"Until 1693, the only place of worship in Whitehaven was "a little old Chapel" in Chapel Street, but in that year St. Nicholas' Church, erected by Sir John Lowther and the inhabitants, at a cost of £1,066, was opened for devine service. The church was taken down in 1881 and rebuilt in the Perpendicular Gothic style, the whole cost being defrayed by Miss Gibson, as a memorial to her parents. Whitehaven is supposed to have formerly been a chapel under the mother church of St. Bees; and when the church of St. Nicholas was erected in 1687-93, the inhabitants petitioned Parliament that Whitehaven might be constituted a separate and distinct parish, but their prayer was refused, and the town continued to be dependent on St. Bees until 1835, when the three churches of Whitehaven had ecclesiastical districts allotted to them." (Extract from Bulmer's 1901 History & Directory, cited above)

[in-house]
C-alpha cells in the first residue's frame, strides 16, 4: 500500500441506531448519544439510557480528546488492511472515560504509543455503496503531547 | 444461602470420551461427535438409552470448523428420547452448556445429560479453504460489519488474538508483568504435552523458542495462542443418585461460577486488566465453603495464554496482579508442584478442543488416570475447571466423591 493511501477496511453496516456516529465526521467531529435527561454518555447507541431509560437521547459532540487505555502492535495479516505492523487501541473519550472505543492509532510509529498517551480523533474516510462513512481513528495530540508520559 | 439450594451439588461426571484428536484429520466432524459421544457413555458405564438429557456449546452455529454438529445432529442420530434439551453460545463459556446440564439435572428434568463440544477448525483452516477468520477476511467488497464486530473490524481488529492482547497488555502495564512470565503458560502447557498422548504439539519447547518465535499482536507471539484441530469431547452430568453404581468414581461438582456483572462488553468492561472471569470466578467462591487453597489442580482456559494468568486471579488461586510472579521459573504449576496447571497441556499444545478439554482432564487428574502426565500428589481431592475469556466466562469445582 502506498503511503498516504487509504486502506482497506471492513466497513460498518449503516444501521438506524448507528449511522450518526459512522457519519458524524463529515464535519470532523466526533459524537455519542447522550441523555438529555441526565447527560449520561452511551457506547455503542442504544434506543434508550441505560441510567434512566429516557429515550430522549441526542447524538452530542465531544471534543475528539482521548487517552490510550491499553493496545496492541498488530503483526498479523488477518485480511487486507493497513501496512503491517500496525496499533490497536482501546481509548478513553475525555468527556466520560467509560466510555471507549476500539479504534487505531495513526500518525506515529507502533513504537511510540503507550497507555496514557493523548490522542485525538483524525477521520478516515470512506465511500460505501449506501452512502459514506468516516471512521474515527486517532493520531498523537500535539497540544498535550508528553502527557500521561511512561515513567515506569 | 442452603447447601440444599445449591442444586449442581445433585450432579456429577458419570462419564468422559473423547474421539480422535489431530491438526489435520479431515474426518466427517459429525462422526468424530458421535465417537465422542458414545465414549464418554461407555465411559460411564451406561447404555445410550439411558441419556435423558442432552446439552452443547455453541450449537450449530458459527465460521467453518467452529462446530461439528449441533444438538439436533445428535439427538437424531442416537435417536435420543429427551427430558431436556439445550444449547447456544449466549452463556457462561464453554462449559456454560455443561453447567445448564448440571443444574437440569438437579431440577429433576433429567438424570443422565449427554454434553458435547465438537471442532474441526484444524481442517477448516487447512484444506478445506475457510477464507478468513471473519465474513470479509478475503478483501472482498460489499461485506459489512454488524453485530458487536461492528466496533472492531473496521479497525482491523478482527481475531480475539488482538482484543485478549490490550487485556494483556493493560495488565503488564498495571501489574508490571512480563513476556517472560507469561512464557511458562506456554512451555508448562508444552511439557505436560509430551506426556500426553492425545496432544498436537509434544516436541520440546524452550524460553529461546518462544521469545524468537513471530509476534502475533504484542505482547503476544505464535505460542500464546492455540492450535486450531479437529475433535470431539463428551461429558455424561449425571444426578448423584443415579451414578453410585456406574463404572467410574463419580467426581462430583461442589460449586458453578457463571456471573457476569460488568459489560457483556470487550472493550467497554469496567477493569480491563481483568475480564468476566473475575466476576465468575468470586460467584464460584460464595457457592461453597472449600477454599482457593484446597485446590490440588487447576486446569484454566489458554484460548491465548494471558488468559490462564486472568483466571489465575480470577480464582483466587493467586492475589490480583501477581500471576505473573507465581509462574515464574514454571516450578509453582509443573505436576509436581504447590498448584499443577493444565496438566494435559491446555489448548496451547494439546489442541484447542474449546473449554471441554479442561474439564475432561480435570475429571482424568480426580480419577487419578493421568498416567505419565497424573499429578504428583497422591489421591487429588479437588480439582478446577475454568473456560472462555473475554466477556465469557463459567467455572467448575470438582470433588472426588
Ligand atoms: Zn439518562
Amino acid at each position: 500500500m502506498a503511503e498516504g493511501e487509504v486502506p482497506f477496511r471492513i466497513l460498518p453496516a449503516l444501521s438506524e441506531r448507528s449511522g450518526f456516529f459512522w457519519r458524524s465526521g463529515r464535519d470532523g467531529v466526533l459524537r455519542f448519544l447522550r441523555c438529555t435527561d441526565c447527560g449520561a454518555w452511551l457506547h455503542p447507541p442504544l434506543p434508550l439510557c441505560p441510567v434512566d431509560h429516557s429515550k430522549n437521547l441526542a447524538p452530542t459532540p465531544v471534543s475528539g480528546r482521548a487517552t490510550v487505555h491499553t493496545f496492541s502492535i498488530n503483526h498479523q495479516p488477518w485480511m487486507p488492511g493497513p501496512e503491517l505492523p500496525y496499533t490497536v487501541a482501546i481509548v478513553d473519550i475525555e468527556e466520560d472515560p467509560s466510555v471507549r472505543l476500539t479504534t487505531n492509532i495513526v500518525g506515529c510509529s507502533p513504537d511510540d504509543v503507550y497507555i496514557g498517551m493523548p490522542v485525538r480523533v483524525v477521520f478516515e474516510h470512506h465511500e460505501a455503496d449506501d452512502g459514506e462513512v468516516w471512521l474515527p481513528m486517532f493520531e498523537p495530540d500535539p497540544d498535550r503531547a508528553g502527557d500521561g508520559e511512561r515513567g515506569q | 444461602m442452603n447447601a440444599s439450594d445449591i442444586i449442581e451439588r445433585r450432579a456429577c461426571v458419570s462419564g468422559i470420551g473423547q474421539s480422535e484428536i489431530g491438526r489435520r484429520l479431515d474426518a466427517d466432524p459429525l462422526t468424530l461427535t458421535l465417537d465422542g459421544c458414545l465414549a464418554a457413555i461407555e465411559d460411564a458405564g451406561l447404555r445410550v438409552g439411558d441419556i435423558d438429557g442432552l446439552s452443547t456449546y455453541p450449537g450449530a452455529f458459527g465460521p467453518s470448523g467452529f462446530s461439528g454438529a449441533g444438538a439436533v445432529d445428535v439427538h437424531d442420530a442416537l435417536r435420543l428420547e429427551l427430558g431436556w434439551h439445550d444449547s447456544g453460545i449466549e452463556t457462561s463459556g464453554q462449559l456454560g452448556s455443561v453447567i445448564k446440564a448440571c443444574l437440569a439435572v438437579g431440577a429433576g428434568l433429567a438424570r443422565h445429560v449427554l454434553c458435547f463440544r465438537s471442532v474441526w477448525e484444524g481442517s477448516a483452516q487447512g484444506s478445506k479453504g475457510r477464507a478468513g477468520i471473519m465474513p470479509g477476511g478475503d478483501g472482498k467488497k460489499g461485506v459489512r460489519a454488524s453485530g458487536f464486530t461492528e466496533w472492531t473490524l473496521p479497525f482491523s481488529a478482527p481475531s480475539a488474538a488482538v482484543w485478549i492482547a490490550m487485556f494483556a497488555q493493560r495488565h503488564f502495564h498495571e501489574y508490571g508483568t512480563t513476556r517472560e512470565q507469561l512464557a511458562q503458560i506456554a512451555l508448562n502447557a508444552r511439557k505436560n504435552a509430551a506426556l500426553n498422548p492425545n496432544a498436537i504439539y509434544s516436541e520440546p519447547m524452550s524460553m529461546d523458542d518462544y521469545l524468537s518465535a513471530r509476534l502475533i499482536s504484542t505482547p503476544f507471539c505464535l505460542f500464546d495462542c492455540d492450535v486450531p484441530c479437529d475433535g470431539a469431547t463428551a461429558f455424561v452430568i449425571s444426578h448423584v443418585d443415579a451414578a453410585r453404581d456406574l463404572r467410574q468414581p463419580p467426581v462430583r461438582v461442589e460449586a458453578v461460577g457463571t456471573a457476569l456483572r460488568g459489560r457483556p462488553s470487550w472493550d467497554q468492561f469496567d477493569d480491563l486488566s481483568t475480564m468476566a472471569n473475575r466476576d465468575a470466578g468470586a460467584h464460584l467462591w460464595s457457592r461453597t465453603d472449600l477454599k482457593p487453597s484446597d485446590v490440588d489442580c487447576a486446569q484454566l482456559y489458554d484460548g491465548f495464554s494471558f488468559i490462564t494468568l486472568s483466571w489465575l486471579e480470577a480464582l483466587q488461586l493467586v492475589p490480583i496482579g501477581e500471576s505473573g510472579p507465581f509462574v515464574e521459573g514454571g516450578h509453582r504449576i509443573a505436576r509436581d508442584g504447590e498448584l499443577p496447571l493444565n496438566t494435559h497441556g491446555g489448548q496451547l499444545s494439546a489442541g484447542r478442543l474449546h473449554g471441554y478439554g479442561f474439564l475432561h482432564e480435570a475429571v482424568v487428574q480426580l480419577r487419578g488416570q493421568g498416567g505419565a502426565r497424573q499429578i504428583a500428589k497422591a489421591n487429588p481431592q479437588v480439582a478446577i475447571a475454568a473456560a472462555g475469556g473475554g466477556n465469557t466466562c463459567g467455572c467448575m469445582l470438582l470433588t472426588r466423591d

Holy Trinity fell under the authority of the diocese of Preston and wills prior to 1858 were proved in the consistory court there. Records from 1548 to 1858 include original wills, letters of administration and inventories, although there are significant gaps in the years before 1661. These are deposited with the CRO at Whitehaven.
The Province of York covered most of northern England, including this parish, and anyone who died leaving property in more than one diocese within the province would have their will proved in the Prerogative Court of the Archbishop of York (PCY) or sometimes in the Chancery Court of the Archbishop of York. These records are now deposited with York University, Borthwick Institute of Historical Research.
For probate from 1858 on, and general information, see our England - Probate page. However please note registered copy probate records for Cumberland are also available 1858-1941 at the Record Office in Carlisle.
[Page originated by Don Noble in 1997 and updated 12 Jun 1999 - Don Noble]